Do cancer cells undergo phenotypic switching? The case for imperfect cancer stem cell markers.

Zapperi S, La Porta CA - Sci Rep (2012)

Growth curves.Using the same parameters employed in Fig. 7 one can also reproduce with phenotypic switching and imperfect marker models the growth curves of the two subpopulations. The differences between the two models appear only at long times (inset).
© Copyright Policy - open-access
Related In: Results  -  Collection

License
Show All Figures
getmorefigures.php?uid=PMC3369193&req=5

f8: Growth curves.Using the same parameters employed in Fig. 7 one can also reproduce with phenotypic switching and imperfect marker models the growth curves of the two subpopulations. The differences between the two models appear only at long times (inset).
Mentions: In order to get more insight on the process underlying the observed behavior one can consider the growth curves of the sorted subpopulations. The experimental data reported in Ref. [4] refer to two days of growth and show no significant difference in proliferation between sorted subpopulations. This observation was considered in Ref. [4] as additional evidence in favor of phenotypic switching. This is, however, not the case as shown in Fig. 8 which compares the experimental data with the prediction of the phenotypic switching and imperfect marker models. Both models show no difference in growth at short times, while the difference can only be observed at later times. A similar result was reported for melanoma cells sorted with a putative stem cell marker (ABCG2)11: a difference in the growth for positive and negative cells was observed only after two months of cultivation.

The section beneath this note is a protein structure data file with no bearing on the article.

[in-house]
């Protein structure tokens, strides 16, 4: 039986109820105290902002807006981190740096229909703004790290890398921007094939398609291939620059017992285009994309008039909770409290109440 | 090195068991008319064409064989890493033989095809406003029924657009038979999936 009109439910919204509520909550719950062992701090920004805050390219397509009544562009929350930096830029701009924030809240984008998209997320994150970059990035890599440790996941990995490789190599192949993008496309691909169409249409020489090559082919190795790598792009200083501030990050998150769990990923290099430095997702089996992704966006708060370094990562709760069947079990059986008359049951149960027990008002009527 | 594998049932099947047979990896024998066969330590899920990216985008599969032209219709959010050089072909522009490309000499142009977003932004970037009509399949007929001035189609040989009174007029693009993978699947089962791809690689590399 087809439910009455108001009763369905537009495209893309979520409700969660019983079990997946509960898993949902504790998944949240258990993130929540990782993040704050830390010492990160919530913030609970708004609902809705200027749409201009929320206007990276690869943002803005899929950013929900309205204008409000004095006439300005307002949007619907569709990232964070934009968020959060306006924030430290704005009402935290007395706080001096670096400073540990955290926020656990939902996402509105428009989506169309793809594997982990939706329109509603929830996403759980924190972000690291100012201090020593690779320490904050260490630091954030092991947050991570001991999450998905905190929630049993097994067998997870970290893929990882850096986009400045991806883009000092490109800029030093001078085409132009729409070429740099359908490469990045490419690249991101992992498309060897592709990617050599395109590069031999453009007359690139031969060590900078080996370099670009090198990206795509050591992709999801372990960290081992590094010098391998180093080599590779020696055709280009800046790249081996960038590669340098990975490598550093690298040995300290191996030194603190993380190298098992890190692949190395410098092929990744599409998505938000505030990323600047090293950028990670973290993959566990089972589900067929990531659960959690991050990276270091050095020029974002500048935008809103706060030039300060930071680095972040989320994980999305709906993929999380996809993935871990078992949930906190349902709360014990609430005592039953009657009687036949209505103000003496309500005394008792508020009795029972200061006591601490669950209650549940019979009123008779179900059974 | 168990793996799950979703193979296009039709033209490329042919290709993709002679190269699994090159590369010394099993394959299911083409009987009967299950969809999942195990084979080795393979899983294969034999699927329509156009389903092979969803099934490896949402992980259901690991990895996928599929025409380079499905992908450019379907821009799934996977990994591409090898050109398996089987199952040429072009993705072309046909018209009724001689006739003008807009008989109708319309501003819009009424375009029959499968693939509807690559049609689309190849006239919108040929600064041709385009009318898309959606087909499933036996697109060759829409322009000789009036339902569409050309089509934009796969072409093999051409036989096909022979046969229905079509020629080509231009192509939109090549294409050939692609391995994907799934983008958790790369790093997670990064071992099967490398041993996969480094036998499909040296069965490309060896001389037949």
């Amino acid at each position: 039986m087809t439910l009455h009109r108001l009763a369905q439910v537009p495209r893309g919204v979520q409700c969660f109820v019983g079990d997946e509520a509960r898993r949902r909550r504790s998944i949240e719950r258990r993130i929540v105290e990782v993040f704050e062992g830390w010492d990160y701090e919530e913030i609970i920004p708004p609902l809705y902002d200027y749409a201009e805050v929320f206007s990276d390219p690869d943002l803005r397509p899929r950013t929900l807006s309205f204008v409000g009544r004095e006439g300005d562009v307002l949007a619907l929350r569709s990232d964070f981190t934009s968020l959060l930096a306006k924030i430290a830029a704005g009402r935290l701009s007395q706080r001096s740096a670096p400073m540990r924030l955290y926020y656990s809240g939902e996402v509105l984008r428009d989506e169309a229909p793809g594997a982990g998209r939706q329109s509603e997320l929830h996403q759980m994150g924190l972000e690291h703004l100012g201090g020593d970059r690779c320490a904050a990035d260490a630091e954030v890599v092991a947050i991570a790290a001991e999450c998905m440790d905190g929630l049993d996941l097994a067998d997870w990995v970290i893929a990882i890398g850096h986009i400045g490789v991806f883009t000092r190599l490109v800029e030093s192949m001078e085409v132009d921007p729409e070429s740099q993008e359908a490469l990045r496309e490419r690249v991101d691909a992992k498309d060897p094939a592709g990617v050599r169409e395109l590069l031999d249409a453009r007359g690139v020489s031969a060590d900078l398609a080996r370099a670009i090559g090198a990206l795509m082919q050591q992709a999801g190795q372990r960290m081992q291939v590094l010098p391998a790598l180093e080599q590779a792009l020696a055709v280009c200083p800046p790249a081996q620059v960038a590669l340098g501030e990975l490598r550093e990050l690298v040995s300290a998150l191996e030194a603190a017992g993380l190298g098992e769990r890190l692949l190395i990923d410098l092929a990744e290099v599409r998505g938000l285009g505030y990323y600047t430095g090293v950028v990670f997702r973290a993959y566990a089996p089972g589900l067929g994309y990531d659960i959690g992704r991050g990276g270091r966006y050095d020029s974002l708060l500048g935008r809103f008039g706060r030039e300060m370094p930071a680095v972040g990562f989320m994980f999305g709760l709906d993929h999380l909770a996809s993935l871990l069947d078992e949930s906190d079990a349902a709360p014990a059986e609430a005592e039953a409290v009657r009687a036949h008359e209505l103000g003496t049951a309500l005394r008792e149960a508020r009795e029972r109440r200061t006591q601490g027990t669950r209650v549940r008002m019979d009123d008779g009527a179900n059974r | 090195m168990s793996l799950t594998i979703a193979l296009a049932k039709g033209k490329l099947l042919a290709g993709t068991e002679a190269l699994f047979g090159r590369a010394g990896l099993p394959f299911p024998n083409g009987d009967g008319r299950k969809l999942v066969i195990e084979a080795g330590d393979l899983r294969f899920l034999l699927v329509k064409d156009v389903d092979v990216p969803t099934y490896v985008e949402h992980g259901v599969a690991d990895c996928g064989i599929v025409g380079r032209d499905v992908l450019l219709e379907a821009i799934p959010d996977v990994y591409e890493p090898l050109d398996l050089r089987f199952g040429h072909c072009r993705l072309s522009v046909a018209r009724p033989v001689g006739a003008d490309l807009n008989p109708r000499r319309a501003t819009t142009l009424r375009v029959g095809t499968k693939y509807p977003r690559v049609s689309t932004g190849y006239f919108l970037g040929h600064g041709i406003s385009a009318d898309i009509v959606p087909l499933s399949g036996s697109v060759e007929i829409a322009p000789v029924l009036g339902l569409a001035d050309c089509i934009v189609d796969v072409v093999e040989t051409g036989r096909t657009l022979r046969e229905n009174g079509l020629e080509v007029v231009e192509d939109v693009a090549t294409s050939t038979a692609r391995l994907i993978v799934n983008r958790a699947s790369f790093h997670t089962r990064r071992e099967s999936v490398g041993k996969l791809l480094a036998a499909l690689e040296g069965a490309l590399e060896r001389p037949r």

Bottom Line: Here we explore an alternative explanation based on the hypothesis that markers are not perfect and are thus unable to identify all cancer stem cells.Our analysis is based on a mathematical model for cancer cell proliferation that takes into account phenotypic switching, imperfect markers and error in the sorting process.Our conclusion is that the observation of reversible expression of surface markers after sorting does not provide sufficient evidence in support of phenotypic switching.

View Article: PubMed Central - PubMed

Affiliation: CNR-IENI, Via R. Cozzi 53, 20125 Milano, Italy. stefano.zapperi@cnr.it

ABSTRACT
The identification of cancer stem cells in vivo and in vitro relies on specific surface markers that should allow to sort cancer cells in phenotypically distinct subpopulations. Experiments report that sorted cancer cell populations after some time tend to express again all the original markers, leading to the hypothesis of phenotypic switching, according to which cancer cells can transform stochastically into cancer stem cells. Here we explore an alternative explanation based on the hypothesis that markers are not perfect and are thus unable to identify all cancer stem cells. Our analysis is based on a mathematical model for cancer cell proliferation that takes into account phenotypic switching, imperfect markers and error in the sorting process. Our conclusion is that the observation of reversible expression of surface markers after sorting does not provide sufficient evidence in support of phenotypic switching.

Show MeSH
Related in: MedlinePlus